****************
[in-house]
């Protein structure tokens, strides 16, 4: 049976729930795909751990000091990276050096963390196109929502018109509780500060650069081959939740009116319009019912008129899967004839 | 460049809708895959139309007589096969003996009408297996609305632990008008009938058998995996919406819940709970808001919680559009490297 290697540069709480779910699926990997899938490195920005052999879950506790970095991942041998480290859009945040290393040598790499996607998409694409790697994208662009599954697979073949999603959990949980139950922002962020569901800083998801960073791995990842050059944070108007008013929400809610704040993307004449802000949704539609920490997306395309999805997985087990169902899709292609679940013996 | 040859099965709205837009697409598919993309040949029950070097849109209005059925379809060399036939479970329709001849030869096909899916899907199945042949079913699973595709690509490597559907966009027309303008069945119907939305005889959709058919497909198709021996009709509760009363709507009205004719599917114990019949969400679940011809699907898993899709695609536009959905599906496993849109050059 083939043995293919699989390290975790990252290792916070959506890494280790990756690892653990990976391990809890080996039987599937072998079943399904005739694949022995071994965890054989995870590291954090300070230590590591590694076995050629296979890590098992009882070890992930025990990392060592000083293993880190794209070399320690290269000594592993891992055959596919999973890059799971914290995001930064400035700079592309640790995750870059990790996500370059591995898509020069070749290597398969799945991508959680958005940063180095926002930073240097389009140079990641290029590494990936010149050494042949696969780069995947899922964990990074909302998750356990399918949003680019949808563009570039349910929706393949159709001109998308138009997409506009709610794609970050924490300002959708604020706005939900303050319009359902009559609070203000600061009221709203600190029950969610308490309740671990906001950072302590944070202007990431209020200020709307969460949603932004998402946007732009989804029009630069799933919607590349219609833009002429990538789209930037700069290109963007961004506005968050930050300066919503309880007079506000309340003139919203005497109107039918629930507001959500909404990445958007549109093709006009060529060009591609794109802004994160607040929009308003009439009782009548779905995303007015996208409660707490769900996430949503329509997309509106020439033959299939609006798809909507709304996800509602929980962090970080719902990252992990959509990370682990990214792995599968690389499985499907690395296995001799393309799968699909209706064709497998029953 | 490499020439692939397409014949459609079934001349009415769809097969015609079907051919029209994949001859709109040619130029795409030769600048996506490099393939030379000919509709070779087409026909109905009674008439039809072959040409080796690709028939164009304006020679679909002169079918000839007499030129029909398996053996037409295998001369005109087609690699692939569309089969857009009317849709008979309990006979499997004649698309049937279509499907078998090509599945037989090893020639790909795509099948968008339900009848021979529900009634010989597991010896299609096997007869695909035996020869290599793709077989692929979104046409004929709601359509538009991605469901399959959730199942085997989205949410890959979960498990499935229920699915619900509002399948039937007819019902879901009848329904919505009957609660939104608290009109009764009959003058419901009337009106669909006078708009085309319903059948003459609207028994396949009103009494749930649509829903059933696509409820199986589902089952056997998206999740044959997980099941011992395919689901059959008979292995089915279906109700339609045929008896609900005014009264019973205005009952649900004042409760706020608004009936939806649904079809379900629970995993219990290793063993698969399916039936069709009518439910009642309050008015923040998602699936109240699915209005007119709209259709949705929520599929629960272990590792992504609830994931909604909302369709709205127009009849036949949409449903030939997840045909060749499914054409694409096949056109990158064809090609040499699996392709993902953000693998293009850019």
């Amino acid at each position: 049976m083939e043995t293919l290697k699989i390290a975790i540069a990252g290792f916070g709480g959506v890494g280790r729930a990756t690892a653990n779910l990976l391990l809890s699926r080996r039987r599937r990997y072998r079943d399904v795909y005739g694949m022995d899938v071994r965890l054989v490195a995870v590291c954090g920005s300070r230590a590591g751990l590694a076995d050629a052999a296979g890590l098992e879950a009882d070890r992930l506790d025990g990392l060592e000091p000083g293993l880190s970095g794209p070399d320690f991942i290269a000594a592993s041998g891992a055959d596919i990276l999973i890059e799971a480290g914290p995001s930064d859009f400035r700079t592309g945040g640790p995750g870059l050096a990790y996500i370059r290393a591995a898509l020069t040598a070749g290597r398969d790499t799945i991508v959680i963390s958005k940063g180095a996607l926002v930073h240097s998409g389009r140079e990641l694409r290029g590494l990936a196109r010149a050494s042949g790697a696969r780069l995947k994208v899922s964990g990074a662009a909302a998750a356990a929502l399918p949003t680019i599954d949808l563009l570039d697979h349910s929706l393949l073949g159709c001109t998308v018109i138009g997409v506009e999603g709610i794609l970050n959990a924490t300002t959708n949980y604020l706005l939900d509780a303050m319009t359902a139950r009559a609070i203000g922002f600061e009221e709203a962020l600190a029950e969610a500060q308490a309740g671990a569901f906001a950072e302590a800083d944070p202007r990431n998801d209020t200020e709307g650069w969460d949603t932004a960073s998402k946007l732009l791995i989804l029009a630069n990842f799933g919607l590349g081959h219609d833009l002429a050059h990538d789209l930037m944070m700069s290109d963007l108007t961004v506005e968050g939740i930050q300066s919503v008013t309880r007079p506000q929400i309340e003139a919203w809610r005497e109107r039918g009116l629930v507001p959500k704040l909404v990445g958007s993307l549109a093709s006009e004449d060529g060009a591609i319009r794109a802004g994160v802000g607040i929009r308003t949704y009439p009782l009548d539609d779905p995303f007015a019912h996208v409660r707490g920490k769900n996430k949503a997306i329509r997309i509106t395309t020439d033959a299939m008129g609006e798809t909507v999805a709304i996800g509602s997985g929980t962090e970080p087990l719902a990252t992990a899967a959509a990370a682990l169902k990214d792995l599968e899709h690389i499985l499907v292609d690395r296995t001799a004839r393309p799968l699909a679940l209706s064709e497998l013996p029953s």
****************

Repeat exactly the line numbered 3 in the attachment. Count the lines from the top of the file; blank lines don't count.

């Amino acid at each position: 049976m083939e043995t293919l290697k699989i390290a975790i540069a990252g290792f916070g709480g959506v890494g280790r729930a990756t690892a653990n779910l990976l391990l809890s699926r080996r039987r599937r990997y072998r079943d399904v795909y005739g694949m022995d899938v071994r965890l054989v490195a995870v590291c954090g920005s300070r230590a590591g751990l590694a076995d050629a052999a296979g890590l098992e879950a009882d070890r992930l506790d025990g990392l060592e000091p000083g293993l880190s970095g794209p070399d320690f991942i290269a000594a592993s041998g891992a055959d596919i990276l999973i890059e799971a480290g914290p995001s930064d859009f400035r700079t592309g945040g640790p995750g870059l050096a990790y996500i370059r290393a591995a898509l020069t040598a070749g290597r398969d790499t799945i991508v959680i963390s958005k940063g180095a996607l926002v930073h240097s998409g389009r140079e990641l694409r290029g590494l990936a196109r010149a050494s042949g790697a696969r780069l995947k994208v899922s964990g990074a662009a909302a998750a356990a929502l399918p949003t680019i599954d949808l563009l570039d697979h349910s929706l393949l073949g159709c001109t998308v018109i138009g997409v506009e999603g709610i794609l970050n959990a924490t300002t959708n949980y604020l706005l939900d509780a303050m319009t359902a139950r009559a609070i203000g922002f600061e009221e709203a962020l600190a029950e969610a500060q308490a309740g671990a569901f906001a950072e302590a800083d944070p202007r990431n998801d209020t200020e709307g650069w969460d949603t932004a960073s998402k946007l732009l791995i989804l029009a630069n990842f799933g919607l590349g081959h219609d833009l002429a050059h990538d789209l930037m944070m700069s290109d963007l108007t961004v506005e968050g939740i930050q300066s919503v008013t309880r007079p506000q929400i309340e003139a919203w809610r005497e109107r039918g009116l629930v507001p959500k704040l909404v990445g958007s993307l549109a093709s006009e004449d060529g060009a591609i319009r794109a802004g994160v802000g607040i929009r308003t949704y009439p009782l009548d539609d779905p995303f007015a019912h996208v409660r707490g920490k769900n996430k949503a997306i329509r997309i509106t395309t020439d033959a299939m008129g609006e798809t909507v999805a709304i996800g509602s997985g929980t962090e970080p087990l719902a990252t992990a899967a959509a990370a682990l169902k990214d792995l599968e899709h690389i499985l499907v292609d690395r296995t001799a004839r393309p799968l699909a679940l209706s064709e497998l013996p029953s």